Glass said it was hard to put a number on those who will be affected in north and north-western Afghanistan by the ICRC’s reduced presence. “But taking into account the different activities we had,” he said, “the beneficiaries can be counted in the hundreds of thousands.” The ICRC is also reviewing its activities in the rest of the country.
Three attacks in nine months
It has been a nasty, gruelling nine months for the ICRC in Afghanistan. On 19 December 2016, a Spanish member of staff, Juan Carlos, was abducted as he travelled from Mazar-e Sharif to Kunduz and held hostage for a month. Then, in February of this year, armed men attacked an ICRC aid convoy in the Qaduq area of Qush Tepa district of Jawzjan province, killing six Afghan staff and abducting two others. The convoy had been bringing much needed livestock feed to rural communities. It was only after seven months that the two hostages were released, on 5 September 2017. All ICRC operations had been on hold following the February attack, but had resumed gradually over the summer.
Yet, just six days after the hostages were freed, on 11 September 2017, a Spanish physiotherapist, 38 year old Lorena Enebral Perez, described by Zanarelli as “energetic and full of laughter,” was killed. Perez helped people who had lost legs or arms or had other forms of disability to learn to stand and walk or feed themselves again. She was targeted by one of the patients, a man who had suffered polio as a child and had been coming to the rehabilitation centre for 19 years, ever since he was two years old. He pulled out a pistol apparently concealed in his wheelchair and shot her. “This was the heart of the ICRC,” said Glass, “one of the safest places in Afghanistan.”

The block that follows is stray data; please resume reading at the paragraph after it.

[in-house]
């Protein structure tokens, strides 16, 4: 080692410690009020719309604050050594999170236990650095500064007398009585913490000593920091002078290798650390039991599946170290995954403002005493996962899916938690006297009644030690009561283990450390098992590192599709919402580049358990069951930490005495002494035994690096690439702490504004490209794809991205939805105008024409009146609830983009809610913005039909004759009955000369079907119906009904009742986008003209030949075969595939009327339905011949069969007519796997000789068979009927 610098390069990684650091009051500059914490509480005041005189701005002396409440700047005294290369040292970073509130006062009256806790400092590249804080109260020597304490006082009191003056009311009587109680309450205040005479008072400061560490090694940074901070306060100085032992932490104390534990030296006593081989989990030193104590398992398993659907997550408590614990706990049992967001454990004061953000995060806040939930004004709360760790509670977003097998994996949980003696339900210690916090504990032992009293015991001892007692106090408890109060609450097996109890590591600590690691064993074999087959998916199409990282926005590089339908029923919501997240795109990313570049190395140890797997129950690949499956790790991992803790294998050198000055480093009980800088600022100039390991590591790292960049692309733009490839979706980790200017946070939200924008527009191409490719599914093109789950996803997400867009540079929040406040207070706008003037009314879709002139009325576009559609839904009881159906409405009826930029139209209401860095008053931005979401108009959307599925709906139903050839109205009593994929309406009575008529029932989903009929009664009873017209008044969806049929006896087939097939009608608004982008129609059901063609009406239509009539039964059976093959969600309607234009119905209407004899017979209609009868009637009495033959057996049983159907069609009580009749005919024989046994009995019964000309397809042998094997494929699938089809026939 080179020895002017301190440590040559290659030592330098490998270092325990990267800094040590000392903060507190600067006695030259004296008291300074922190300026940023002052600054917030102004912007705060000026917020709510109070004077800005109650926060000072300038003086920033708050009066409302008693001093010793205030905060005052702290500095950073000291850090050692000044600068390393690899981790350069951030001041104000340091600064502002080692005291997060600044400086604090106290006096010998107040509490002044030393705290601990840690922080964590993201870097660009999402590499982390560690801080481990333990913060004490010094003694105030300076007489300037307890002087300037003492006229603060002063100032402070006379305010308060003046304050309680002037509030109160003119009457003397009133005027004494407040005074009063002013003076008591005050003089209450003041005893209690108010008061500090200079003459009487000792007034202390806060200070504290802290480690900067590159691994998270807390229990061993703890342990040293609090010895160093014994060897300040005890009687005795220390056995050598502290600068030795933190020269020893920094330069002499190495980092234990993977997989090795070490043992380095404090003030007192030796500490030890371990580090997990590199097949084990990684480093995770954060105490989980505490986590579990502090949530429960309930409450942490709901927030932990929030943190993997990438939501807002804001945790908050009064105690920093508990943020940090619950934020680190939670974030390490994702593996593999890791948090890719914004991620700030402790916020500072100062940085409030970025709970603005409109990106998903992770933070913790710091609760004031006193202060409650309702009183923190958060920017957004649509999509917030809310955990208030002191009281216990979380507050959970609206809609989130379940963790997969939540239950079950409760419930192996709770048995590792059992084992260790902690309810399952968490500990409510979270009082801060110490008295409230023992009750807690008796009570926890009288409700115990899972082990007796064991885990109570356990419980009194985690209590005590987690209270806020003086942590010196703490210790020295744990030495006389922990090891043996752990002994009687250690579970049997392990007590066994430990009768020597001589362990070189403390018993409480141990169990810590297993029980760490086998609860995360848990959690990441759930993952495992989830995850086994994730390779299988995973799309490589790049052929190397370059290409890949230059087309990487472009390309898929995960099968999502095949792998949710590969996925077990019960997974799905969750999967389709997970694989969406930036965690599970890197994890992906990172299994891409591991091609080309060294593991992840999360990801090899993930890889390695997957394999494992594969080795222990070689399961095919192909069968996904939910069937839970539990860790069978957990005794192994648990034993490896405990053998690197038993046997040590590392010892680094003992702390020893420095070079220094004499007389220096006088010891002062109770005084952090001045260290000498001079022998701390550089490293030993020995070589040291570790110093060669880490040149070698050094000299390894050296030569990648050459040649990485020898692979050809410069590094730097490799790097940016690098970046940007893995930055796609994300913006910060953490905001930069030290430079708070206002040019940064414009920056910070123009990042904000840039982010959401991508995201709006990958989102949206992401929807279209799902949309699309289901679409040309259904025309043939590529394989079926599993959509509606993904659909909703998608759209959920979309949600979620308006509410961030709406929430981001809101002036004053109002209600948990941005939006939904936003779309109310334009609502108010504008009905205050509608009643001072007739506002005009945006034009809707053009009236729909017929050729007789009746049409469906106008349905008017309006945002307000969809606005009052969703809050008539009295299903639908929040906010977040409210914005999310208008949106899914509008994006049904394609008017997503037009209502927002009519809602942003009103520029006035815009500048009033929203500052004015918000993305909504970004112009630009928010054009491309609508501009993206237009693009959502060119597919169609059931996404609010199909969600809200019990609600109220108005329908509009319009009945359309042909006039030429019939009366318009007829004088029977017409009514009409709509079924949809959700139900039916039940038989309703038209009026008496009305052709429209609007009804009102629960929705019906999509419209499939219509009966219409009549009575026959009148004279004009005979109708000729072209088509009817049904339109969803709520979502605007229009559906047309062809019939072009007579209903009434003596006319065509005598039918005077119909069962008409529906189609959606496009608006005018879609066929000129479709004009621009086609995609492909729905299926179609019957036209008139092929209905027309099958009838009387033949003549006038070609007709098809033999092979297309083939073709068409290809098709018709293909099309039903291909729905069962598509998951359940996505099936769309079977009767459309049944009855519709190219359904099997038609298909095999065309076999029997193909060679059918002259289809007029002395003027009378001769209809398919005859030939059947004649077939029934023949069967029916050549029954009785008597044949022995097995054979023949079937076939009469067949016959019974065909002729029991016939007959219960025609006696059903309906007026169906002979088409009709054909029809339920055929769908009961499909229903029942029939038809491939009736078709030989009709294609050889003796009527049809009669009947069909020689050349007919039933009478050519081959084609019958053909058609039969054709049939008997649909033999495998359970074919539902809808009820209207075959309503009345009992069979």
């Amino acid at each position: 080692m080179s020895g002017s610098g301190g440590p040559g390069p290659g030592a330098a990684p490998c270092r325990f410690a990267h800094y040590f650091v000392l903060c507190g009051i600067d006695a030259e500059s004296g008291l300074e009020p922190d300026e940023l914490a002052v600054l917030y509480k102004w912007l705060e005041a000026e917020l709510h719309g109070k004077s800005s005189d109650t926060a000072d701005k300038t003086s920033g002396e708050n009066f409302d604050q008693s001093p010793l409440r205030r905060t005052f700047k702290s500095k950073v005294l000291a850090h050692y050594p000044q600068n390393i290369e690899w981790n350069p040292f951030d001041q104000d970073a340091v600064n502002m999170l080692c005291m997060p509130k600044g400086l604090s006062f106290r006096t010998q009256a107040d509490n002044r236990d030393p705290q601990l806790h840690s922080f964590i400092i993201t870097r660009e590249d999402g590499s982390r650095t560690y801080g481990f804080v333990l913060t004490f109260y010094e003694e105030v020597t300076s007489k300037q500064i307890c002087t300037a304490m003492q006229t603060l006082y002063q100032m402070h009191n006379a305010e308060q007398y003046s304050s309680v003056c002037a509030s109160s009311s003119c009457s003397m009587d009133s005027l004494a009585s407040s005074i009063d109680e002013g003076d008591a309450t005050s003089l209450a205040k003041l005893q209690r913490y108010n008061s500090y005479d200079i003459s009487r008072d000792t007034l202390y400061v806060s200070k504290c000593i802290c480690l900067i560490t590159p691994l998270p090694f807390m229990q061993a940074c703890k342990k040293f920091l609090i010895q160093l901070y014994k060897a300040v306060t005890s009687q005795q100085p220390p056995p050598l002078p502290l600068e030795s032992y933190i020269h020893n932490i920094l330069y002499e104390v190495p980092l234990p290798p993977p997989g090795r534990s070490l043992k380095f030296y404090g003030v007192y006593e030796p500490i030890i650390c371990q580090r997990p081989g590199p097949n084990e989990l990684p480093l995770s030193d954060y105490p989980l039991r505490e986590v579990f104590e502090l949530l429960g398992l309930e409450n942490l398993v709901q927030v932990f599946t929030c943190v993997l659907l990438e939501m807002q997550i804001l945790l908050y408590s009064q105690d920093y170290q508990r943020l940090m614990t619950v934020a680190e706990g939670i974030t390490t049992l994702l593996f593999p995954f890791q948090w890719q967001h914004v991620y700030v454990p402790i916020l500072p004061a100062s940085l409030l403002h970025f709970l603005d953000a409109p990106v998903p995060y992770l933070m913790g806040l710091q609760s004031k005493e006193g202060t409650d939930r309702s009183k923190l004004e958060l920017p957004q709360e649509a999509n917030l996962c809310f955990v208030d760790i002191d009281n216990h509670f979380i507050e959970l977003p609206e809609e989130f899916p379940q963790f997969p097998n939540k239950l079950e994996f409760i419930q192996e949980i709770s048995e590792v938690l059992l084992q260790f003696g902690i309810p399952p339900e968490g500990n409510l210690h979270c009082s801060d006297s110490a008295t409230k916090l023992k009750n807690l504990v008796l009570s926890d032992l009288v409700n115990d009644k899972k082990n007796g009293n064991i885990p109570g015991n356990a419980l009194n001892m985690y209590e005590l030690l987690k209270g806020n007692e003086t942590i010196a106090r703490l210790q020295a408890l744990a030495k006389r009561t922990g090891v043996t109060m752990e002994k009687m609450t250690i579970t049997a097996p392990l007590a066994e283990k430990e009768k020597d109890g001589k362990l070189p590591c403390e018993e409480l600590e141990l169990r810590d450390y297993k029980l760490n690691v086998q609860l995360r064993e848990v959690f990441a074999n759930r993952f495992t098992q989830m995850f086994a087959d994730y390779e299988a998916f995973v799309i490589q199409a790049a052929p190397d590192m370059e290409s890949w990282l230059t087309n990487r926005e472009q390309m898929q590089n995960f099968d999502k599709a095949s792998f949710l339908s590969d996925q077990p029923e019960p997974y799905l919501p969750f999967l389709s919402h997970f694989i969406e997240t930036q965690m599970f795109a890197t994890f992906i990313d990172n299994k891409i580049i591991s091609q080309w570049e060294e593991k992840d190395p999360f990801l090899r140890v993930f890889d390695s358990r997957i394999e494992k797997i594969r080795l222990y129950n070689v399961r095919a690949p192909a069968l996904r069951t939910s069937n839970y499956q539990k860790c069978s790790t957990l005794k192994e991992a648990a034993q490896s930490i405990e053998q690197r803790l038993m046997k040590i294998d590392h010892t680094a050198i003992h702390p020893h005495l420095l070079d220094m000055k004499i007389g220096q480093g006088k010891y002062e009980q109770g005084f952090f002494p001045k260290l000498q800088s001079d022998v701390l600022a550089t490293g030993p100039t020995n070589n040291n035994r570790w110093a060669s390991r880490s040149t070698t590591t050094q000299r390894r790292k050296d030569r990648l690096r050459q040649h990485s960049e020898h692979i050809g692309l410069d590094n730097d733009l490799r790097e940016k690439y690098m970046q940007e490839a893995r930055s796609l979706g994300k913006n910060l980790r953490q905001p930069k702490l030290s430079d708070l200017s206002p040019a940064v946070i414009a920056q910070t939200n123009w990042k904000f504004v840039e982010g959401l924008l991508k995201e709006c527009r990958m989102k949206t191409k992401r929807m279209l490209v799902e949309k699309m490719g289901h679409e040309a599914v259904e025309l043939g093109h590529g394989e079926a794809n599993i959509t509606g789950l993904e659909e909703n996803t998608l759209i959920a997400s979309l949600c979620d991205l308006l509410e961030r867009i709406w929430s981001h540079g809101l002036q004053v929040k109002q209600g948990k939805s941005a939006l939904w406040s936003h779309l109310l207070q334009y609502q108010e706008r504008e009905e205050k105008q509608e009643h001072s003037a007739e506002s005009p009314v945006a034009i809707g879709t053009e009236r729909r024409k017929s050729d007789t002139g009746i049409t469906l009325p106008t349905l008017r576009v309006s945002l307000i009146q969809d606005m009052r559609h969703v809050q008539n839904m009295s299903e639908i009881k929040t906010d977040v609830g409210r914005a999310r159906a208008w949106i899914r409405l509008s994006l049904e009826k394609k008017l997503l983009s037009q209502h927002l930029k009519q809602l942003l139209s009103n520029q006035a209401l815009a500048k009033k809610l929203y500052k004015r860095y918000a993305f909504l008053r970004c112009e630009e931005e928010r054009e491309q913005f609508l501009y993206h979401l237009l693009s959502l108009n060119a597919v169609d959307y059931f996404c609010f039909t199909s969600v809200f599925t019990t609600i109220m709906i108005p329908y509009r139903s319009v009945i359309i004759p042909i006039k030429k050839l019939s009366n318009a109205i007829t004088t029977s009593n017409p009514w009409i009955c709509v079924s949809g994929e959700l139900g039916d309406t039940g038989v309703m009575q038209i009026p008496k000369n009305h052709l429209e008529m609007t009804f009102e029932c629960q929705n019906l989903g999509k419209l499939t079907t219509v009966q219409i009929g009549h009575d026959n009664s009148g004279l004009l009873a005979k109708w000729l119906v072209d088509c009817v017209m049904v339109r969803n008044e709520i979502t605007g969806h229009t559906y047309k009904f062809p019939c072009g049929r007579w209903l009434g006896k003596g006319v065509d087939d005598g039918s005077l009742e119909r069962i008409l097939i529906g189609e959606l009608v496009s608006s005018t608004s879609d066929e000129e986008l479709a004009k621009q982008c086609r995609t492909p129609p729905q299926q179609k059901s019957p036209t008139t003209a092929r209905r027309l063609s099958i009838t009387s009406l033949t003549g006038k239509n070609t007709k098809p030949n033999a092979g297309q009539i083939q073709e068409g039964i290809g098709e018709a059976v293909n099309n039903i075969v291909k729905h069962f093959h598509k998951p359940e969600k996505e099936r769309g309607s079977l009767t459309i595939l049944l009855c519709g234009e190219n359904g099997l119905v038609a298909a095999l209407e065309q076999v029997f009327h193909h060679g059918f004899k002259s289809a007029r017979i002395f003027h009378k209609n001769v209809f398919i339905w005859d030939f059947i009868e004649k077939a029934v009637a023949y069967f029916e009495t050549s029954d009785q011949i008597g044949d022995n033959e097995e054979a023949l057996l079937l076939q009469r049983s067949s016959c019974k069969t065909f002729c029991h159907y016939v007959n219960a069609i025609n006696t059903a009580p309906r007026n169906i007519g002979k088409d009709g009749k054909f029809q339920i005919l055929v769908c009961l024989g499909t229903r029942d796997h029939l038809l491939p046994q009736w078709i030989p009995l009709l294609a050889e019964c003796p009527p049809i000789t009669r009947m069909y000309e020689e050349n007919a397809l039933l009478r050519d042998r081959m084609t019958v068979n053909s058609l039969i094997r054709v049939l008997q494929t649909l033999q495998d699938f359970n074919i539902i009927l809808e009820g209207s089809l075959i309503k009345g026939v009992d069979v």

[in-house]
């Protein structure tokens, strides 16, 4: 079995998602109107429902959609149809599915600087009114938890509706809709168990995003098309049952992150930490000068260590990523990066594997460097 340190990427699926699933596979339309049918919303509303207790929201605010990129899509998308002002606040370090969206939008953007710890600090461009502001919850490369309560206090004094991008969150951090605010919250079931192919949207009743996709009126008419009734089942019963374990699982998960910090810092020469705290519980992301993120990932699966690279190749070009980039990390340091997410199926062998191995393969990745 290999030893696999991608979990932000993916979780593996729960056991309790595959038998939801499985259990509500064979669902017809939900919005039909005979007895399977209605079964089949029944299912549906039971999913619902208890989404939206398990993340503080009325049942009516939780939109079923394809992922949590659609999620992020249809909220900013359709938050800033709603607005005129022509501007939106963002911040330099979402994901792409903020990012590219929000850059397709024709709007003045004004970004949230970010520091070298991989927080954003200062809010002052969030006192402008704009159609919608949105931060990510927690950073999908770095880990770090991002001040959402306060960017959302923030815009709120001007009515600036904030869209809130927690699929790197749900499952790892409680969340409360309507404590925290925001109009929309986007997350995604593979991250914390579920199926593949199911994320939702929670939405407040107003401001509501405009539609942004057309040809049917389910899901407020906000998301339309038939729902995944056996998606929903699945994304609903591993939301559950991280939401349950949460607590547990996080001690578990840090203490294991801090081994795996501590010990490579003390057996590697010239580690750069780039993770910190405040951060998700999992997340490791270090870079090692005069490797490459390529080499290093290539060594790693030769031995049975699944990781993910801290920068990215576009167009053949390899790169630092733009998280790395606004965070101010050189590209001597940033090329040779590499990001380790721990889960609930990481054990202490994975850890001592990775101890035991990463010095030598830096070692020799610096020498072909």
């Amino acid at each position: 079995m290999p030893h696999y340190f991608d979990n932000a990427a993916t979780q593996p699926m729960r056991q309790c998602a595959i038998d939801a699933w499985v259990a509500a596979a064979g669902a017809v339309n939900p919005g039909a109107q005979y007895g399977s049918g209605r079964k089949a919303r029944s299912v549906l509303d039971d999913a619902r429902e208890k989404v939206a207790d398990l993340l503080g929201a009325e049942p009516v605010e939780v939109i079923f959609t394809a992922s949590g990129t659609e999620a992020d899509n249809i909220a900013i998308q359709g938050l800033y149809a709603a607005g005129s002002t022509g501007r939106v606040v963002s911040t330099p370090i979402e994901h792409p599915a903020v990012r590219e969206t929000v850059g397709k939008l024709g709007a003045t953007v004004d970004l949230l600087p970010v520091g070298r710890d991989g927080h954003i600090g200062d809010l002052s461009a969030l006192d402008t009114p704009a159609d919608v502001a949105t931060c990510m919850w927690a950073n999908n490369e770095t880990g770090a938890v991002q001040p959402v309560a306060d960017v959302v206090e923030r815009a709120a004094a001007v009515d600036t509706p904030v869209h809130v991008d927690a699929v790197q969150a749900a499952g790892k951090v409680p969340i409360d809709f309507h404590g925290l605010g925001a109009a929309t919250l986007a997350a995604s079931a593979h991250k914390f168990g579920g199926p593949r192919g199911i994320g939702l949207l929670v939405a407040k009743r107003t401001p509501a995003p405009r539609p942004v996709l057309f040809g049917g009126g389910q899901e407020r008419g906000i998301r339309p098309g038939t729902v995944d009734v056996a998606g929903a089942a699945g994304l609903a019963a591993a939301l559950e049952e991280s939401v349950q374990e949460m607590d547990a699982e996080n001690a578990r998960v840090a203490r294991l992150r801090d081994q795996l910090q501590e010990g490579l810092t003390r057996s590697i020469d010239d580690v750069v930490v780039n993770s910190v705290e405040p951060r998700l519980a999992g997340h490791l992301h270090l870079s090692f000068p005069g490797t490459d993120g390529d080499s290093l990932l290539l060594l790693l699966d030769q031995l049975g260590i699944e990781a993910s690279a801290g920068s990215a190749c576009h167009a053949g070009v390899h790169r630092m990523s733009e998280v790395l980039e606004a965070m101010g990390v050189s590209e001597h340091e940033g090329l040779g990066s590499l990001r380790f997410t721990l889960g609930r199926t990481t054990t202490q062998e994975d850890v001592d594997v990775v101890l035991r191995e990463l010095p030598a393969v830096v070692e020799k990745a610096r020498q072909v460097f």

“Let’s be very clear,” said Zanarelli, “We are not leaving Afghanistan. Limiting our staff’s exposure to risks is our focus, all the while assisting the people affected by the conflict the best way we can.” Even so, the closing down of the ICRC’s centres in Kunduz and Faryab and scaling back its work in Mazar will affect many. Without the ICRC, the polio victim-murderer would have had no other place to find treatment and help. There are many like him who will now have no access to treatment. The closures show just how difficult parts of Afghanistan have become for humanitarian organisations to work in.
A long history of working in Afghanistan, now under threat